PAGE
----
>banned. Even pop stuff, listen to Morrissey or the old U2 - none of this
>stuff was banned.
I believe that there were many attempts to ban songs during the arab spring, there were many banned songs during the French Revolution. According to a story I was told once, in the in early stages of the American war of independence whistling 'yankee doodle' was considered insubordination....
but the 'song' aspect is more or less irrelevant; the point is that art that depicts the enemy as human, or as worthy of empathy tends to have a difficult official life.
Again does every song have to be banned before we can talk about the logic of banning art, or of attempts to repress of empathy?
And are we really suprised that Morrissey and U2 were not banned in the US?
>> But quite frankly, how do i 'know' what anyone means, or is attempting
>> to convey?
>You don't which is why one take on language from AI is that it's the
>"mutual orientation of cognitive domains" which doesn't mean they're
>mappable or convey the same.
Indeed, I take it seriously - nothing has to map, or convey the same.
everything is potentially inexpressible to someone and by someone.
>> Perhaps the more complex the statement, or the art, the more this is the
>> case. And indeed the more 'real' the art, the more it seems like it
>> stands on its own , being so rich in what it can provoke/say
>Again, I don't understand your aesthetics; I don't know what "the more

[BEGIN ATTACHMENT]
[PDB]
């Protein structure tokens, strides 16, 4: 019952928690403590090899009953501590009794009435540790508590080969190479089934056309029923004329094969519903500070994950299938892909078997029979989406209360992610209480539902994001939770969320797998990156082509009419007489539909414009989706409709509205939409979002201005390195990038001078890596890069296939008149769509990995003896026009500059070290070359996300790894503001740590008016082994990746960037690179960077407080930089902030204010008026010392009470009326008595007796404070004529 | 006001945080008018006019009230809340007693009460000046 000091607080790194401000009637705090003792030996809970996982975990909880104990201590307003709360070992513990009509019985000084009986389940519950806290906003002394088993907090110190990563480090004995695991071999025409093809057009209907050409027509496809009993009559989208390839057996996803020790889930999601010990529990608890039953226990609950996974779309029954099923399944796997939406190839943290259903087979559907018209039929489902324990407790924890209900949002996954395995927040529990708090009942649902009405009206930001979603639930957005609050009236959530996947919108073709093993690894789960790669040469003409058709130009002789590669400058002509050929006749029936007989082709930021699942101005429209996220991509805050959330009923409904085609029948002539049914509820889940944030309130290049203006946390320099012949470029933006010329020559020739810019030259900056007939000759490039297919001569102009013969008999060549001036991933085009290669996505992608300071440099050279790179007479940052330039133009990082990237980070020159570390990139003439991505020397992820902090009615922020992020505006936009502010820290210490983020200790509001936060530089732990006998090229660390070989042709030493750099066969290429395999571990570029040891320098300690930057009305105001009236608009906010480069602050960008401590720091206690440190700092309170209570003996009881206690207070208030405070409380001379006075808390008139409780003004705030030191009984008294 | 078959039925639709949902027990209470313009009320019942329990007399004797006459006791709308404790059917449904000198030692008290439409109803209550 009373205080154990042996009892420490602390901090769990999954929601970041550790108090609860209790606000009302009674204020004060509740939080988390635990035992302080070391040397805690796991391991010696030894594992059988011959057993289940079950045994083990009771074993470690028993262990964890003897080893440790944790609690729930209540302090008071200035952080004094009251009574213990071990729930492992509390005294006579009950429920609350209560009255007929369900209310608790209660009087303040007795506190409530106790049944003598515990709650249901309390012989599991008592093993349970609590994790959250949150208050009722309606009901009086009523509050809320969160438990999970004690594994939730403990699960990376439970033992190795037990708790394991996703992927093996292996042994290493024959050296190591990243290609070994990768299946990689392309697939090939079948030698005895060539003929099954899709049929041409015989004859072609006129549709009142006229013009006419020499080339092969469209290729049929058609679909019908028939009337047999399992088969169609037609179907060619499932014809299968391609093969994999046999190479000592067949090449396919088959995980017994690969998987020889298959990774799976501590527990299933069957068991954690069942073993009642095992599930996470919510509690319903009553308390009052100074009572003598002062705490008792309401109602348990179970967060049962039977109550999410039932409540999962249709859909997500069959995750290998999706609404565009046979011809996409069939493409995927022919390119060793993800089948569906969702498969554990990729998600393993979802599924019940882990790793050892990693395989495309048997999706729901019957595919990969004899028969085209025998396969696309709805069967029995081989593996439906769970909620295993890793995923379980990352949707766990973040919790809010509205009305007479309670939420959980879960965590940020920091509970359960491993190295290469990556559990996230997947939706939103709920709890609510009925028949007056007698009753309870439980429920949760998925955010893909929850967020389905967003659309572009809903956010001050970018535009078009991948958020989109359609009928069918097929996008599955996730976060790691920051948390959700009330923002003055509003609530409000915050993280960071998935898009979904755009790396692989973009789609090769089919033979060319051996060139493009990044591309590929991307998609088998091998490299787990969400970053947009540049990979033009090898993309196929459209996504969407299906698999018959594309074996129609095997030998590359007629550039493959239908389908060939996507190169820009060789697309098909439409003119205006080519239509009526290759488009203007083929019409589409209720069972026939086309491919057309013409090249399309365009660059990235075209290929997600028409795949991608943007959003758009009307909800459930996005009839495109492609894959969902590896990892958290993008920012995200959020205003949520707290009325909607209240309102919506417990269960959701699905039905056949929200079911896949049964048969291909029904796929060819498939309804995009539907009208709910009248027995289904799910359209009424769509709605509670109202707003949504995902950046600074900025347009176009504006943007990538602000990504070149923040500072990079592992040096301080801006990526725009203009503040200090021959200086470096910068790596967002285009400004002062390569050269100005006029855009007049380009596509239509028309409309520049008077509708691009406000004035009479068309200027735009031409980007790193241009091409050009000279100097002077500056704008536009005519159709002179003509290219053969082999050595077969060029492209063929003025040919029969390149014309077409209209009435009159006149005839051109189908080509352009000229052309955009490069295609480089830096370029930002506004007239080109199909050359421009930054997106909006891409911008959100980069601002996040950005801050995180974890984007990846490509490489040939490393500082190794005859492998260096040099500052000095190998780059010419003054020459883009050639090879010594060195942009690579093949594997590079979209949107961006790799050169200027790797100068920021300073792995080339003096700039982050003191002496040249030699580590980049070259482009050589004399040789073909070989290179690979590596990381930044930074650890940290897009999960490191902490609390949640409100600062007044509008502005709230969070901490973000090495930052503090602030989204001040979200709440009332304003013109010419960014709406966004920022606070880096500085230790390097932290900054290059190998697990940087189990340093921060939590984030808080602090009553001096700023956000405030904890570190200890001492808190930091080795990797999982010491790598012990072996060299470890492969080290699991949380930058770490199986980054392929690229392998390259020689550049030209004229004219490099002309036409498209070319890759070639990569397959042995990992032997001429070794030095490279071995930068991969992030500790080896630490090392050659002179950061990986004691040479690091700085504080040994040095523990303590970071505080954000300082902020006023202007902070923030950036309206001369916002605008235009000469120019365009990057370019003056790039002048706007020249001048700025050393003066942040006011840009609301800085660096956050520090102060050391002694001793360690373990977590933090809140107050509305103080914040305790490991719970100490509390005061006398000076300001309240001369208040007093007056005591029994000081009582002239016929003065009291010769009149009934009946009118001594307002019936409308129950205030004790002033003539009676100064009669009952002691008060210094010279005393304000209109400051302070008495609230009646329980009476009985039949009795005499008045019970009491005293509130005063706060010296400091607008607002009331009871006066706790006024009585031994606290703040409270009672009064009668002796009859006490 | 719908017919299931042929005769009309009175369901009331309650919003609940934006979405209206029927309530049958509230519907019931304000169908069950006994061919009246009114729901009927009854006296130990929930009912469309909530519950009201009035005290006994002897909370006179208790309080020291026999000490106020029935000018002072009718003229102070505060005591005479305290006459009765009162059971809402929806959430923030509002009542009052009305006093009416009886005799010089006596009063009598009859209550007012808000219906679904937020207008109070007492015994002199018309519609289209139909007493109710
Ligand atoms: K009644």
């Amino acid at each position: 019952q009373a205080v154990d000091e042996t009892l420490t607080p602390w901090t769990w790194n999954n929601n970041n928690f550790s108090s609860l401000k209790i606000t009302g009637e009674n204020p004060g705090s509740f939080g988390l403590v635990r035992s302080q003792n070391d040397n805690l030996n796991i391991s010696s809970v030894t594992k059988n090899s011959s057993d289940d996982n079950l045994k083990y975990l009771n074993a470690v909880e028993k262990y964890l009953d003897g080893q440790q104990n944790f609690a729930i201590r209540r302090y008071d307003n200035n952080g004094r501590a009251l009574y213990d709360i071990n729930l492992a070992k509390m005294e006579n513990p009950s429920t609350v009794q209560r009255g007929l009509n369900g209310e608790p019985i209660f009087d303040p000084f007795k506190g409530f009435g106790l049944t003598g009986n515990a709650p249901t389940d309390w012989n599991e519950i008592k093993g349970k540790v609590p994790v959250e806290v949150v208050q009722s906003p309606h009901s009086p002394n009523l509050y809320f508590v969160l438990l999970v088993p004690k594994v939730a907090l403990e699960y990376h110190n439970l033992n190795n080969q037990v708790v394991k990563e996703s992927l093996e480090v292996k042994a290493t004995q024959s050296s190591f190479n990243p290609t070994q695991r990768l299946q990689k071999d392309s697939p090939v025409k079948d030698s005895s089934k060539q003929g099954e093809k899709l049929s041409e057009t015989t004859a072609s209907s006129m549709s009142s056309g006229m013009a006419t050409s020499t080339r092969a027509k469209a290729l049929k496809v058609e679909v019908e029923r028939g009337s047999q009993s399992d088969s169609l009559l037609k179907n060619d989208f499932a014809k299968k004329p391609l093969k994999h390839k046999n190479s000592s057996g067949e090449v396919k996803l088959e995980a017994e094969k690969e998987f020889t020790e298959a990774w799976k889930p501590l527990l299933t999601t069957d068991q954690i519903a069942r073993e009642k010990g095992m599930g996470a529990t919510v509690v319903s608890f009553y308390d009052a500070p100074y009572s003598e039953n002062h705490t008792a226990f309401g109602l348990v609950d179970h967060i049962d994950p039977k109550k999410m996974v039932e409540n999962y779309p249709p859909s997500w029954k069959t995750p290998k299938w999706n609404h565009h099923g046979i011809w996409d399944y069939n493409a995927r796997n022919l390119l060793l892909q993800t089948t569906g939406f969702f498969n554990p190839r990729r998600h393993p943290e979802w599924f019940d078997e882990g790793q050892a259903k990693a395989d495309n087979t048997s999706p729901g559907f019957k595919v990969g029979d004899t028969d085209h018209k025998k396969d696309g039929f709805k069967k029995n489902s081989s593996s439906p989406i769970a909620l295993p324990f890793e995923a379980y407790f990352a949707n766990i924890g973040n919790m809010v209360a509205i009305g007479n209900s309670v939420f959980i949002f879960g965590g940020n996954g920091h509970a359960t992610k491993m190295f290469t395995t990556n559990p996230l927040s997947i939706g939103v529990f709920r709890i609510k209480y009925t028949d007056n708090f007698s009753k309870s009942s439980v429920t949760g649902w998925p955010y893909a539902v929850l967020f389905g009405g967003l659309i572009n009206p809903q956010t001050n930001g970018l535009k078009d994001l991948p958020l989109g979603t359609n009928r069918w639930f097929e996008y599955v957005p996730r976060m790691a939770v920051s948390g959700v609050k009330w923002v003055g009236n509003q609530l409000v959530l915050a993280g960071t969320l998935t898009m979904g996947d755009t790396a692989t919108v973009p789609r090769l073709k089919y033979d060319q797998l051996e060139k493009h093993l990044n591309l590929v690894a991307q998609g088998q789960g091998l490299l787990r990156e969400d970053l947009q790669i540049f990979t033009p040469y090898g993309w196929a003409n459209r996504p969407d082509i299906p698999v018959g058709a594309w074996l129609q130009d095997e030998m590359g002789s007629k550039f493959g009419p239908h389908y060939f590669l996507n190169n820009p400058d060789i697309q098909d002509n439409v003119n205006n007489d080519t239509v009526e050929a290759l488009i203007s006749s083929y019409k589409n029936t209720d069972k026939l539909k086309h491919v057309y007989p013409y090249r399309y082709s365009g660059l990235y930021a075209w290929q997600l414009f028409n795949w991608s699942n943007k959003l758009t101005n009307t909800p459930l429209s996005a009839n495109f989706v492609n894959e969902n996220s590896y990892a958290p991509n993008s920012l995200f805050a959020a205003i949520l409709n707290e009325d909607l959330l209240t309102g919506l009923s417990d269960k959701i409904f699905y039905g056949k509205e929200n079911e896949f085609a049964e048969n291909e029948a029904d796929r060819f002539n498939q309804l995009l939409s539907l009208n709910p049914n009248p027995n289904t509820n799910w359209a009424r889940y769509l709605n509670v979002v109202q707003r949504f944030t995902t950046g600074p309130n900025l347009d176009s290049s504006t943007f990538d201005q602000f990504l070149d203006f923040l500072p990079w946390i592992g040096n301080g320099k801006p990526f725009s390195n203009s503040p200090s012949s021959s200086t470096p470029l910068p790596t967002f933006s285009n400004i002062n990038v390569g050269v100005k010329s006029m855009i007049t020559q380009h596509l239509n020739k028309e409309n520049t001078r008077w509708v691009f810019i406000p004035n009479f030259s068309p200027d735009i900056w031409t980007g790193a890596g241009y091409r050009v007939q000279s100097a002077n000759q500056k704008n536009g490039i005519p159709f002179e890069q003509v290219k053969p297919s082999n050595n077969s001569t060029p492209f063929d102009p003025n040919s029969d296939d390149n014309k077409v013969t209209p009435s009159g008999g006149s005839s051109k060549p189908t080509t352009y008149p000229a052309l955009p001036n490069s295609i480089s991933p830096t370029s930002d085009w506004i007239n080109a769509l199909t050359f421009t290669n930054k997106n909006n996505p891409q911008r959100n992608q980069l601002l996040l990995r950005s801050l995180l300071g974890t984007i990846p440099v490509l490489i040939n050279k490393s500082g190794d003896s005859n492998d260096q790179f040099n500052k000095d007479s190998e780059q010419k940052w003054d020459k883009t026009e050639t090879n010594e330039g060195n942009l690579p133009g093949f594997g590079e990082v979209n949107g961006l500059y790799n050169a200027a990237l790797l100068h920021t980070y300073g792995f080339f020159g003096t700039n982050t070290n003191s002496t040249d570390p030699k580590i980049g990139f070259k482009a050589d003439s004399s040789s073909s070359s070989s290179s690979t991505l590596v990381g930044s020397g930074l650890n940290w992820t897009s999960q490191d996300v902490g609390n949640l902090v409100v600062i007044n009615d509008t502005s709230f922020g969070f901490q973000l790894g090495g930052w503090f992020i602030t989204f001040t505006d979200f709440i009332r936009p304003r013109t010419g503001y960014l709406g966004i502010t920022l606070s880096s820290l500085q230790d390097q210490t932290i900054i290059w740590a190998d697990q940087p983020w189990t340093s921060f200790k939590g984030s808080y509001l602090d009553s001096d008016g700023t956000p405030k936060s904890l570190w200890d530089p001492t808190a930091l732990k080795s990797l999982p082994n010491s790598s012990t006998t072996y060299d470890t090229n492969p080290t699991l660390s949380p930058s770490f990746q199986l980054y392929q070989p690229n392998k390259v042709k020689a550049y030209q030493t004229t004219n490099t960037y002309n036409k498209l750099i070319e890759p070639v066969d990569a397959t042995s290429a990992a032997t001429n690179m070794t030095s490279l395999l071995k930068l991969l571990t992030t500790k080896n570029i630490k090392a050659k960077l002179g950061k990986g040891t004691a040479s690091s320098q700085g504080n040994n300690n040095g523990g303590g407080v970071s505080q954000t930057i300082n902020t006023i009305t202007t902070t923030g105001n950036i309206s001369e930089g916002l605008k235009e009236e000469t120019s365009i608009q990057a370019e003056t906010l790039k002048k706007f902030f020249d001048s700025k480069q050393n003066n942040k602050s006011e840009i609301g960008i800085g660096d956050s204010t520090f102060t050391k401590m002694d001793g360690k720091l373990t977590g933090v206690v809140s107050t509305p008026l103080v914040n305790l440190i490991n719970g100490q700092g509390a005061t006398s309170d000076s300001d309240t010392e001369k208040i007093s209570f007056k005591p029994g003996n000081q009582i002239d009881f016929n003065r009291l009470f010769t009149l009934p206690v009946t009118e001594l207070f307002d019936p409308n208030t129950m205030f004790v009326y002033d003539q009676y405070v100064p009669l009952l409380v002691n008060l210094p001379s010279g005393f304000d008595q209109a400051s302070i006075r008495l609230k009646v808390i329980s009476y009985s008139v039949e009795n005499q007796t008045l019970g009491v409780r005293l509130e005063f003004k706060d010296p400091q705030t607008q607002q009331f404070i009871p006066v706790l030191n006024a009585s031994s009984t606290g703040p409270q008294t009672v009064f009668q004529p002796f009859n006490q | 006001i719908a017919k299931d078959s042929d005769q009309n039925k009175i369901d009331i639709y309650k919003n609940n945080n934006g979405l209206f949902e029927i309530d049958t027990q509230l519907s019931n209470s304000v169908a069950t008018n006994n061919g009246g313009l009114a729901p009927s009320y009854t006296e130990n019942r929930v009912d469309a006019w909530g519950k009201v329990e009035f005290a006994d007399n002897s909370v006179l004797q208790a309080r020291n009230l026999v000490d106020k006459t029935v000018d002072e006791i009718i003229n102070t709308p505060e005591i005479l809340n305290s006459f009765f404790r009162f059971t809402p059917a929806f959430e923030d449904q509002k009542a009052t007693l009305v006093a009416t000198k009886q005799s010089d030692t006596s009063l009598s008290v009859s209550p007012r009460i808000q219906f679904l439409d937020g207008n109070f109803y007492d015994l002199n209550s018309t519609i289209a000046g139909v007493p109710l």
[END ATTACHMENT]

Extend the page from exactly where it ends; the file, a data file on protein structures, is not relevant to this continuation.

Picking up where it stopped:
>'real' the art" means at all, what it means for art to stand on its own,
>etc. etc.; to quote badly Foucault, art is a discursive formation.
I'm not so sure i would reduce all art in that kind of way.
Or insist on people having a aesthetic theory to be able to talk about art (that is really making art a discursive formation!)
After all the conversation then becomes fruitless - to make pain more of a problem for art because it is inexpressible is a discurisive formation, indeed it could be simply to say that we cannot deal with pain, and pain only, within a particular discursive formation, and then universalise it and valorise it to make it a 'fact of life'.
For me, if (for someone or other) art is does not make something 'real' in any way at all (perhaps fictively-imaginally as i have been saying), or if it does not open something, or convey something, then it is a bit pointless.
It is because it does have 'power' that it becomes taken as art - within the language game that states that something is art, as opposed to politics etc.
>> Ultimately i probably don't understand anyone, but at the same time if i
>> work (and art and communication require empathetic work from the
>> audience, even if it is only beforehand), i may gain an inkling.
>Depends what you mean by "understand" - there's no "ultimately" but there